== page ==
Location type


Name and dates

Thurso (1874-)

Station code: THS National Rail ScotRail
Where: Highland, Scotland
Opened on the Sutherland and Caithness Railway.
Open on the Far North Line.


This is a two platform station and is the furthest north station in Britain. The main platform, on the west side of the station^s loop, is partly covered by the all-over timber roof of the station, a remarkable survivor, all the more remarkable that Wick has also survived. The other and shorter platform, without a loop, is on the west side of the island platform.

To the west of the passenger platform was the new cattle dock and coal siding of 1943, the line bordering the cattle market (which has relocated).

There main goods yard is to the east of the trainshed and loop. It is now out of use and taken over by a buildings supply company. From west to east the lines were:
- the line closest to the trainshed was an end-loading siding
- the goods shed, which was to the south and east of the trainshed, has been demolished
- the coal siding
- original cattle bank siding
- fish dock

To the south of the goods yard was the locomotive shed, Thurso Shed. It was approached from the south via the turntable. Having survived intact after withdrawal of steam it was disappointingly demolished in recent years.

The station^s signal box was on the west side of the line at the south end. It closed in 1936 when replaced by a ground frame.

A railway cottage still stands, in private ownership, to the west of the station.


The Sutherland and Caithness Railway obtained the contract for carriage of mails to the Orkneys via Thurso. An order was placed with Gourlay Bros & Co of Dundee for a vessel, the 1877 S.S. ^John o^Groat^. This vessel operated out of Scrabster Harbour. She carried the mails until 1882.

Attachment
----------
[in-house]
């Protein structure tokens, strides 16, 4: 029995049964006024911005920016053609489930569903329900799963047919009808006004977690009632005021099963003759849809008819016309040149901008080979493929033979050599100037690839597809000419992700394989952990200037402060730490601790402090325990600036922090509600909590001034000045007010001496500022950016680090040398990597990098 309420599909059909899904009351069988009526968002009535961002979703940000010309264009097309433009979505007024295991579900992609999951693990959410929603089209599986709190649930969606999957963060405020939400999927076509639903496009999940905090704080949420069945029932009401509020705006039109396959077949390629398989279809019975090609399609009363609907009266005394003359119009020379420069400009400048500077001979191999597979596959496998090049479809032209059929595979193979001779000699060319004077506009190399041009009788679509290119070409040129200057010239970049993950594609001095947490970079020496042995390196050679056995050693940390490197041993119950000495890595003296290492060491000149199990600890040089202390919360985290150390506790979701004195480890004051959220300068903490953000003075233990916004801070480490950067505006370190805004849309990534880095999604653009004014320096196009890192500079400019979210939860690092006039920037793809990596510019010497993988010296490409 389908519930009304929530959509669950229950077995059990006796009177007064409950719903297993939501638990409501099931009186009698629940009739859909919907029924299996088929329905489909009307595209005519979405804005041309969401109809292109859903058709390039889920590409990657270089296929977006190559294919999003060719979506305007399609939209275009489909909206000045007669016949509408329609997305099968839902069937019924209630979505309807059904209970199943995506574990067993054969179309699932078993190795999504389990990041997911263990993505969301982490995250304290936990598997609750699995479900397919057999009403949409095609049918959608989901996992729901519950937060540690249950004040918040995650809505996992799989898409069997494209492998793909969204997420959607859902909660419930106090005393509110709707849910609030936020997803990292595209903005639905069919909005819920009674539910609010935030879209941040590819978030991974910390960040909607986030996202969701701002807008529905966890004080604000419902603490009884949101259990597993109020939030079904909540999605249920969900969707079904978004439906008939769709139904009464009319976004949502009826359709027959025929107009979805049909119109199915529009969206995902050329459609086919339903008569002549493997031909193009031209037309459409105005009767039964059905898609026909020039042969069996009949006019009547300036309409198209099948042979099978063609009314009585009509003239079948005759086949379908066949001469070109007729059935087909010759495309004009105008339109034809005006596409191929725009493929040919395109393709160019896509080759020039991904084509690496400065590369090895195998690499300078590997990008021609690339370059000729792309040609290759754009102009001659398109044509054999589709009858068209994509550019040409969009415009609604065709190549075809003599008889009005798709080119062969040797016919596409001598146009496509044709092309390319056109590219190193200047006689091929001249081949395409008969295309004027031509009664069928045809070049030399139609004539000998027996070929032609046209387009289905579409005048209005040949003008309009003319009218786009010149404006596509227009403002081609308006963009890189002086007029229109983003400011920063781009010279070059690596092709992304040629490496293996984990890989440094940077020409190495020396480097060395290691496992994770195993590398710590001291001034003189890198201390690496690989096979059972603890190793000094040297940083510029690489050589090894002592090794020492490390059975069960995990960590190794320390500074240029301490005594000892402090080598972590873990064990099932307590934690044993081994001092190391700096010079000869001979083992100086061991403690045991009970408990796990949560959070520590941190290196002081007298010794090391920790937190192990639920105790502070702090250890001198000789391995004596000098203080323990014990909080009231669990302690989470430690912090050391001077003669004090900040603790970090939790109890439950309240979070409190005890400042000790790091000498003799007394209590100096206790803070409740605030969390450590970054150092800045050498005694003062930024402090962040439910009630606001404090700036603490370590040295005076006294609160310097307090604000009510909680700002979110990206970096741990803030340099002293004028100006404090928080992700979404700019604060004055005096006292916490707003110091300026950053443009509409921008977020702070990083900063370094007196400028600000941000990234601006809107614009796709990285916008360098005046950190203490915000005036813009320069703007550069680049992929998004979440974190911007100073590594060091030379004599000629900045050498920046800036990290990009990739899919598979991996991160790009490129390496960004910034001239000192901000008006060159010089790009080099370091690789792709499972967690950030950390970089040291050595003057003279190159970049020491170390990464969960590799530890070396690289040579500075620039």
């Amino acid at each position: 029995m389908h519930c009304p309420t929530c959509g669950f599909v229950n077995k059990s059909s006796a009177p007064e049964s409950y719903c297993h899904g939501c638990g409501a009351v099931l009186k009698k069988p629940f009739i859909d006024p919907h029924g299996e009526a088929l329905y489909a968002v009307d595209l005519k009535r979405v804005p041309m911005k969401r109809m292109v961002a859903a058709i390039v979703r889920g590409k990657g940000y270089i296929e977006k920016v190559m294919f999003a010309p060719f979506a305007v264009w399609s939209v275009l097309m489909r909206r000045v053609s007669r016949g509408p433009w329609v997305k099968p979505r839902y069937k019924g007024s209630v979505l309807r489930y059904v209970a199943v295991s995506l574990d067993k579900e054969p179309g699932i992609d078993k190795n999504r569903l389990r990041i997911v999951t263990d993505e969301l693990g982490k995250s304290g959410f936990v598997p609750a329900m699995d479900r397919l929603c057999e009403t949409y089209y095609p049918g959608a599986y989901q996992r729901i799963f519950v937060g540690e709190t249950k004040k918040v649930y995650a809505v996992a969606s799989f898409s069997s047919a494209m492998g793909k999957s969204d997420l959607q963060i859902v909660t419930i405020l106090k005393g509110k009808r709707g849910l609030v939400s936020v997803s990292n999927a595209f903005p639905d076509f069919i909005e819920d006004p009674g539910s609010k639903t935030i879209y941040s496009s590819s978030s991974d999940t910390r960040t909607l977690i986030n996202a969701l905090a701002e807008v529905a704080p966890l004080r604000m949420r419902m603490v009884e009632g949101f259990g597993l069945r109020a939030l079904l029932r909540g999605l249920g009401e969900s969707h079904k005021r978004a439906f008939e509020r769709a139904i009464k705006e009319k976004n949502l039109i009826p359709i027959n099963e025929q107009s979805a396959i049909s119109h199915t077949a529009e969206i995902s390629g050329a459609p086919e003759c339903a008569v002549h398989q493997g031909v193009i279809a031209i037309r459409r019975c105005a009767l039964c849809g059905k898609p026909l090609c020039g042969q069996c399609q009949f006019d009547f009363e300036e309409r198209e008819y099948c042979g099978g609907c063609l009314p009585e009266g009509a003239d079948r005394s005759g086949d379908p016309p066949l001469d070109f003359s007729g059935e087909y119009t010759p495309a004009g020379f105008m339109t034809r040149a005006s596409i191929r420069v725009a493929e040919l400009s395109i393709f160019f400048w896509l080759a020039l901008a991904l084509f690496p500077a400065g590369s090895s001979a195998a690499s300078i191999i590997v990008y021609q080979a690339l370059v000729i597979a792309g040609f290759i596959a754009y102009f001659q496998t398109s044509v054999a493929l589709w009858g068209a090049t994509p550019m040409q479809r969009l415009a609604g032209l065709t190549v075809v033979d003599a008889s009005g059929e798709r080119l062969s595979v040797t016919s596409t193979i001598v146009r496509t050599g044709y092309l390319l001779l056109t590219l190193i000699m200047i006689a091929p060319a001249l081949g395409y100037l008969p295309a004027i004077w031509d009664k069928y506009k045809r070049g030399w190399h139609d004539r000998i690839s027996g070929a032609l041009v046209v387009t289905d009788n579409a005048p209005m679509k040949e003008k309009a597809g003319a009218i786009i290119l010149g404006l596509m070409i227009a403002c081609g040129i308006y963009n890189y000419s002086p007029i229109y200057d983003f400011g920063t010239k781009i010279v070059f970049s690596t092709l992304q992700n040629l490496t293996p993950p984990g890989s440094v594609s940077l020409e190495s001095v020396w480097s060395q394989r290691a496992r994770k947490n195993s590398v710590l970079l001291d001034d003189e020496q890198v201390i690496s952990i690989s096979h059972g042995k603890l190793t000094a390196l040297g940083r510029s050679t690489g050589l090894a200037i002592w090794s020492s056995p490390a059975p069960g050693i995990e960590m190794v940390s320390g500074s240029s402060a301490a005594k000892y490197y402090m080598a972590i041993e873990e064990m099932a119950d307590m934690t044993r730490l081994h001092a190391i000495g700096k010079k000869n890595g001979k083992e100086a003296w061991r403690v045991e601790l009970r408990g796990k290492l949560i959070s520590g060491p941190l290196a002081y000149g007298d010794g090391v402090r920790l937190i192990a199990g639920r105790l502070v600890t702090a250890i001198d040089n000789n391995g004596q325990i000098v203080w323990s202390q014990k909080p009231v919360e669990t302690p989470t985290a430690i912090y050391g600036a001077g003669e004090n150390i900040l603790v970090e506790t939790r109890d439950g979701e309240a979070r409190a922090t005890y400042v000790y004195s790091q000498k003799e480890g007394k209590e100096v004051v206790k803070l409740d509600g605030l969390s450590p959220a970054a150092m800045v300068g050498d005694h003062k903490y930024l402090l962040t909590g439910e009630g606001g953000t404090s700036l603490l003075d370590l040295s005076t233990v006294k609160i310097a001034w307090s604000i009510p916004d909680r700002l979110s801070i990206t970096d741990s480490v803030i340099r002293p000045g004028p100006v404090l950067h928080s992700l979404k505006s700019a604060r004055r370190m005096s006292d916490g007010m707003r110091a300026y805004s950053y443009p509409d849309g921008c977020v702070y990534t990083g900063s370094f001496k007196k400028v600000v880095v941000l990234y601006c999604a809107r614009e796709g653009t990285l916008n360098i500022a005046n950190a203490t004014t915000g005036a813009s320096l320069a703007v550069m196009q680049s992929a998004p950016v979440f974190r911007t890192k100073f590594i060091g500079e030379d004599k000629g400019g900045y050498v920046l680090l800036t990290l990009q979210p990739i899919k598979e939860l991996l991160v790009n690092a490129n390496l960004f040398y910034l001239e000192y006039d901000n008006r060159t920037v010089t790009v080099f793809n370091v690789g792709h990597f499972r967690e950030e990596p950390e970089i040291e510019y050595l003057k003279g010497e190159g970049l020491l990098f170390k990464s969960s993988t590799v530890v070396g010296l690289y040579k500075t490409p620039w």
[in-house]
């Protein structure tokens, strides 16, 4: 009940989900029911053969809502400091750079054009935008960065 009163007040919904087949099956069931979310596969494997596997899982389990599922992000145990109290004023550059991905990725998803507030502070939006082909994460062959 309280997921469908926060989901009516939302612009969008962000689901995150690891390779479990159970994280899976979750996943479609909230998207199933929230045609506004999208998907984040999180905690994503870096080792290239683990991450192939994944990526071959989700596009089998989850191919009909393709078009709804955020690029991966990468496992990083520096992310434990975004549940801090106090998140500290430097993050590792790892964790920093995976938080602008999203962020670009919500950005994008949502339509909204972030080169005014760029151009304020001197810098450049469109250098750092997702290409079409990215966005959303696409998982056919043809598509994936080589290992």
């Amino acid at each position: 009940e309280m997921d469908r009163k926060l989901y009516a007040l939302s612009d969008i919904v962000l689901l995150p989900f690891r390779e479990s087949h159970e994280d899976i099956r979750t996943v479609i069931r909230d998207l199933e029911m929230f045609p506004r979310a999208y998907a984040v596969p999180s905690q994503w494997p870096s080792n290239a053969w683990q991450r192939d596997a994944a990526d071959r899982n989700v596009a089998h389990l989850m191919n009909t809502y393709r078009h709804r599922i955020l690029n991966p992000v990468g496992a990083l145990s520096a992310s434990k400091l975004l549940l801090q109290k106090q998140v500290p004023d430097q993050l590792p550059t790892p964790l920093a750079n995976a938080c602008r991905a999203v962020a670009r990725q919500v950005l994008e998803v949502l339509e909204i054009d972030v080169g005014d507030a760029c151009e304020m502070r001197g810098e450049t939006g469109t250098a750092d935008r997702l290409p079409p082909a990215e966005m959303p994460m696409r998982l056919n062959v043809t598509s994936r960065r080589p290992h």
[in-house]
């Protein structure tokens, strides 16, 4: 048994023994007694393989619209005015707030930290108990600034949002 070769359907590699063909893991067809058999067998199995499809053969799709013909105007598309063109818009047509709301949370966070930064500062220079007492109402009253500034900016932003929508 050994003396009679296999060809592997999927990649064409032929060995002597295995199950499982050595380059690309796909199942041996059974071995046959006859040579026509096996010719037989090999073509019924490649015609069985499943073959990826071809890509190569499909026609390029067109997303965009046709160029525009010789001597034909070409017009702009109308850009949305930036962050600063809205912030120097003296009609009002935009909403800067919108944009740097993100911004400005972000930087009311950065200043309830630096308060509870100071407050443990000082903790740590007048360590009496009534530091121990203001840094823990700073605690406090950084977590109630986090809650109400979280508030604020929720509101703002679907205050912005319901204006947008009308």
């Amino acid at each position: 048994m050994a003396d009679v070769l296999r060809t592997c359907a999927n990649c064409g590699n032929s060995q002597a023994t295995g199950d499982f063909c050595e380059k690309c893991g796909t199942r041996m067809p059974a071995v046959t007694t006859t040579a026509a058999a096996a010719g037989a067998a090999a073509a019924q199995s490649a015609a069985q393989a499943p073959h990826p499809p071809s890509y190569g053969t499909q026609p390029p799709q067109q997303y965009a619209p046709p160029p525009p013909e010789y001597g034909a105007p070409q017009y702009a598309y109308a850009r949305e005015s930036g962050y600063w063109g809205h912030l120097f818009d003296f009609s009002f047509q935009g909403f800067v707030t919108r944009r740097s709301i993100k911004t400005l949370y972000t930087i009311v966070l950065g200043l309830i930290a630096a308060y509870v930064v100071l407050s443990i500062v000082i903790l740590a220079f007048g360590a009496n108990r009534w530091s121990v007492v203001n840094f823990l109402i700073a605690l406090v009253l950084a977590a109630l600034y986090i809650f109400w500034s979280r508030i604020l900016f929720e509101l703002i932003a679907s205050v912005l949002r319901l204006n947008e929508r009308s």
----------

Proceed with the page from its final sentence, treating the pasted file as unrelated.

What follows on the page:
John O^ Groats is 19 miles east of Thurso station.

Scrabster Harbour , port for the Orkneys is 2 miles north west from the station.


Station Terminus

External links

Canmore site record
NLS Collection OS map of 1892-1914
NLS Collection OS map of 1944-67


28/07/1874Sutherland and Caithness Railway
Line opened from Helmsdale (Duke of Sutherland's Railway) to Wick with stations at Salzcraggie (Private), Kildonan, Kinbrace, Forsinard, Altnabreac, Scotscalder, Halkirk, Georgemas Junction, Hoy, Thurso, Bower, Watten, Bilbster and Wick.
07/02/1989Inverness and Ross-shire Railway
Ness Viaduct, Inverness, collapses, separating the Thurso, Wick and Kyle of Lochalsh lines from the rest of the network. Dingwall becomes the southern terminus, Muir of Ord closes (although served by a minibus) and becomes a train maintenance depot. Buses operate between Inverness and Dingwall while a new bridge is built.


Highland Survivor